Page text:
HAVANA (Reuters) - Former Cuban leader Fidel Castro, who has been out of the public eye for more than two months, is working on a book with Venezuelan President Hugo Chavez and is not at death's door, a pro-government blogger said on Wednesday.
Yohandry Fontana, who often is first to report official information and viewpoints, attacked a Barcelona-based blog and other social media for spreading the idea that Castro, who turned 86 on August 13, is seriously ill, and said there was "bad news" for them and "the creative boys of the CIA."
"Fidel Castro works together with Hugo Chavez on a book that will appear soon," Fontana wrote.
"The source that confirmed this information also said the Leader of the Revolution keeps up to date on the position of Ecuador regarding the case of (Wikileaks founder) Julian Assange, among other national and international issues that interest him," the blogger said.
Castro was last heard from publicly on June 19 when he wrote the last of a series of brief columns, or "reflections," published in Cuban state press.
His last known public appearance occurred on March 28 when he went to the Vatican embassy in Havana to meet Pope Benedict during his brief visit to the communist island.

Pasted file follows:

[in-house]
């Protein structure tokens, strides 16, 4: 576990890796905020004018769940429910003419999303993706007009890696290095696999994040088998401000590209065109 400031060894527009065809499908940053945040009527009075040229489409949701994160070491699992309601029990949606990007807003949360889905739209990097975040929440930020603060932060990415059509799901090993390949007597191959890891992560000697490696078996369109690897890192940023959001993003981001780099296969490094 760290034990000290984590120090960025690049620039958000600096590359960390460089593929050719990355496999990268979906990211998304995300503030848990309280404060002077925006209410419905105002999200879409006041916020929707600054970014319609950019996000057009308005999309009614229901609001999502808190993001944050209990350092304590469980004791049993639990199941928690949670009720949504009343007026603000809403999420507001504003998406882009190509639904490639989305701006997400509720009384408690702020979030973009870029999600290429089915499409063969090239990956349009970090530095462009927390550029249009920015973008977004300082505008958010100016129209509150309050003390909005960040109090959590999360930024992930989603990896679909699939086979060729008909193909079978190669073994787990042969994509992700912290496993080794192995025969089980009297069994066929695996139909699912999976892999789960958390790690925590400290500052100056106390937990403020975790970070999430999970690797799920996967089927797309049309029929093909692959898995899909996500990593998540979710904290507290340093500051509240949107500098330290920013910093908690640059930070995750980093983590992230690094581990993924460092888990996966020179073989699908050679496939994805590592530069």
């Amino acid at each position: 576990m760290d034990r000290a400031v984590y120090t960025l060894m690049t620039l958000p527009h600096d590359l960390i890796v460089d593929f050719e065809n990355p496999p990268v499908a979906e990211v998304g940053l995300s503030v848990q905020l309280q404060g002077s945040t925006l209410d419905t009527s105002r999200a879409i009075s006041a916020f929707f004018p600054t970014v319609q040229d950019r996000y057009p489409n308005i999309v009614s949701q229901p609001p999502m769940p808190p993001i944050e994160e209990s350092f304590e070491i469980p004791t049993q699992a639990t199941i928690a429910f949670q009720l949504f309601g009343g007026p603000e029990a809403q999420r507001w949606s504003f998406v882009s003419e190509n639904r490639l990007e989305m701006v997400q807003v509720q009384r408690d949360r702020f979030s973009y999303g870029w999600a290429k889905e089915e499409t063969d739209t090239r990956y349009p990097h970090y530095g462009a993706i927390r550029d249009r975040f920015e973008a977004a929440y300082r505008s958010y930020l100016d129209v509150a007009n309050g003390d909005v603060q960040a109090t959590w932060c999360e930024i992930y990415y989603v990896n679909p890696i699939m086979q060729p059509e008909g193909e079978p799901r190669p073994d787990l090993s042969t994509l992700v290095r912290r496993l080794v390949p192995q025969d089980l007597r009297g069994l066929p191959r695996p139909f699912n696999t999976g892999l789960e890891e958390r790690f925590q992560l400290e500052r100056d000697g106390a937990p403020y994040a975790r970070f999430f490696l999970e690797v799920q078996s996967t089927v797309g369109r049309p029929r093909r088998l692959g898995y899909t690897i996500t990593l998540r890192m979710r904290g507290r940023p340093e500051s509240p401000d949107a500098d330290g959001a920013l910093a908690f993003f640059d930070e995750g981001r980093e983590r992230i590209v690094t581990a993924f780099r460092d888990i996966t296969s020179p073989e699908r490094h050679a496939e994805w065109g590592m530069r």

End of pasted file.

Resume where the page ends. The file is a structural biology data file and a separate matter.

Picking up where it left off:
Observers said he was stooped and needed assistance walking.
The man who took power in the 1959 Cuban revolution and ruled the country for 49 years has been in declining health since undergoing emergency surgery in July 2006 for an undisclosed intestinal ailment.
Citing his health and age, he resigned the presidency in February 2008 and was succeeded by brother Raul Castro.
He has occasionally fallen out of view for extended periods since then, always provoking speculation about his health, but reappeared each time saying he was working on a book or conducting research.
Chavez, a close Castro ally and Cuba's top benefactor, remarked on his friend's mental fitness via Twitter on August 13, after calling him to wish him happy birthday.
"It is impressive his energy and lucidity. He is an example of will and of revolutionary perseverance for all. Long live Fidel!!" he tweeted.
Chavez made no mention of the book said to be in the works.
Assange, who is facing extradition to Sweden for questioning about rape and sexual assault allegations, took refuge in Ecuador's embassy in London and has been granted asylum by that country's leftist government.
The British government issued a veiled threat to enter the embassy to seize Assange, which provoked an angry response from Ecuadorean President Rafael Correa.
Correa fears that Assange will be extradited from Sweden to the United States to face charges for publishing confidential U.S. government cables on Wikileaks.